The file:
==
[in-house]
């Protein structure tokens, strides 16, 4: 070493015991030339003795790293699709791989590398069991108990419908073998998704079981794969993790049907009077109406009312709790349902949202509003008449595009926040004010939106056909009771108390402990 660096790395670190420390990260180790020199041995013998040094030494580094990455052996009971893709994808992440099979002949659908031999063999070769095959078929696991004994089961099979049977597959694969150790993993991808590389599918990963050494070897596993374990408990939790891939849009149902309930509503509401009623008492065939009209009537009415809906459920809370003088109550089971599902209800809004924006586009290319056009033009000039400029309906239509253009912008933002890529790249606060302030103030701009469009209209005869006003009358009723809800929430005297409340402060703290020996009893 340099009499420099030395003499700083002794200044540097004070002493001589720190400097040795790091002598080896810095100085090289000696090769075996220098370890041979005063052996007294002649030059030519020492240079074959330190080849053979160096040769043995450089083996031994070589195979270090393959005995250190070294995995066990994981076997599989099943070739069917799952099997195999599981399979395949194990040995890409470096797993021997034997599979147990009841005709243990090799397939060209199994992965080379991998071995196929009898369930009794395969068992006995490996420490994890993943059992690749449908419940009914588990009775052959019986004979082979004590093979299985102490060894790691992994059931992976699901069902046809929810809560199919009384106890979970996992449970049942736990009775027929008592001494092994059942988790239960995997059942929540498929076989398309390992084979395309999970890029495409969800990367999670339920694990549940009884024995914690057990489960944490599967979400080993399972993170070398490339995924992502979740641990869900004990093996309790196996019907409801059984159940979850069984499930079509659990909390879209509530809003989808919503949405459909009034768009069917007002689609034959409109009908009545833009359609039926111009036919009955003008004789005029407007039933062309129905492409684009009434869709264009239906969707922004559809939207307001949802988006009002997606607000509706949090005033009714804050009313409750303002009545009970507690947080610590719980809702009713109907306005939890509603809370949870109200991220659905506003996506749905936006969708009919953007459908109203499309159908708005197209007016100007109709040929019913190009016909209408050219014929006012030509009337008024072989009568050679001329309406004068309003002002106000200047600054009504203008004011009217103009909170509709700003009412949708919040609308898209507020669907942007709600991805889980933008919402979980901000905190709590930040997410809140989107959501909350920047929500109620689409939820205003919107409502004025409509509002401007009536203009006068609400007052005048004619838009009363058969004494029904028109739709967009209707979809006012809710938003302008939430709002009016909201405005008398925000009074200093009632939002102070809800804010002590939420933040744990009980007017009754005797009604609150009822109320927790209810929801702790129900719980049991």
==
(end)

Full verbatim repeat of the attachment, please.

[in-house]
């Protein structure tokens, strides 16, 4: 070493015991030339003795790293699709791989590398069991108990419908073998998704079981794969993790049907009077109406009312709790349902949202509003008449595009926040004010939106056909009771108390402990 660096790395670190420390990260180790020199041995013998040094030494580094990455052996009971893709994808992440099979002949659908031999063999070769095959078929696991004994089961099979049977597959694969150790993993991808590389599918990963050494070897596993374990408990939790891939849009149902309930509503509401009623008492065939009209009537009415809906459920809370003088109550089971599902209800809004924006586009290319056009033009000039400029309906239509253009912008933002890529790249606060302030103030701009469009209209005869006003009358009723809800929430005297409340402060703290020996009893 340099009499420099030395003499700083002794200044540097004070002493001589720190400097040795790091002598080896810095100085090289000696090769075996220098370890041979005063052996007294002649030059030519020492240079074959330190080849053979160096040769043995450089083996031994070589195979270090393959005995250190070294995995066990994981076997599989099943070739069917799952099997195999599981399979395949194990040995890409470096797993021997034997599979147990009841005709243990090799397939060209199994992965080379991998071995196929009898369930009794395969068992006995490996420490994890993943059992690749449908419940009914588990009775052959019986004979082979004590093979299985102490060894790691992994059931992976699901069902046809929810809560199919009384106890979970996992449970049942736990009775027929008592001494092994059942988790239960995997059942929540498929076989398309390992084979395309999970890029495409969800990367999670339920694990549940009884024995914690057990489960944490599967979400080993399972993170070398490339995924992502979740641990869900004990093996309790196996019907409801059984159940979850069984499930079509659990909390879209509530809003989808919503949405459909009034768009069917007002689609034959409109009908009545833009359609039926111009036919009955003008004789005029407007039933062309129905492409684009009434869709264009239906969707922004559809939207307001949802988006009002997606607000509706949090005033009714804050009313409750303002009545009970507690947080610590719980809702009713109907306005939890509603809370949870109200991220659905506003996506749905936006969708009919953007459908109203499309159908708005197209007016100007109709040929019913190009016909209408050219014929006012030509009337008024072989009568050679001329309406004068309003002002106000200047600054009504203008004011009217103009909170509709700003009412949708919040609308898209507020669907942007709600991805889980933008919402979980901000905190709590930040997410809140989107959501909350920047929500109620689409939820205003919107409502004025409509509002401007009536203009006068609400007052005048004619838009009363058969004494029904028109739709967009209707979809006012809710938003302008939430709002009016909201405005008398925000009074200093009632939002102070809800804010002590939420933040744990009980007017009754005797009604609150009822109320927790209810929801702790129900719980049991």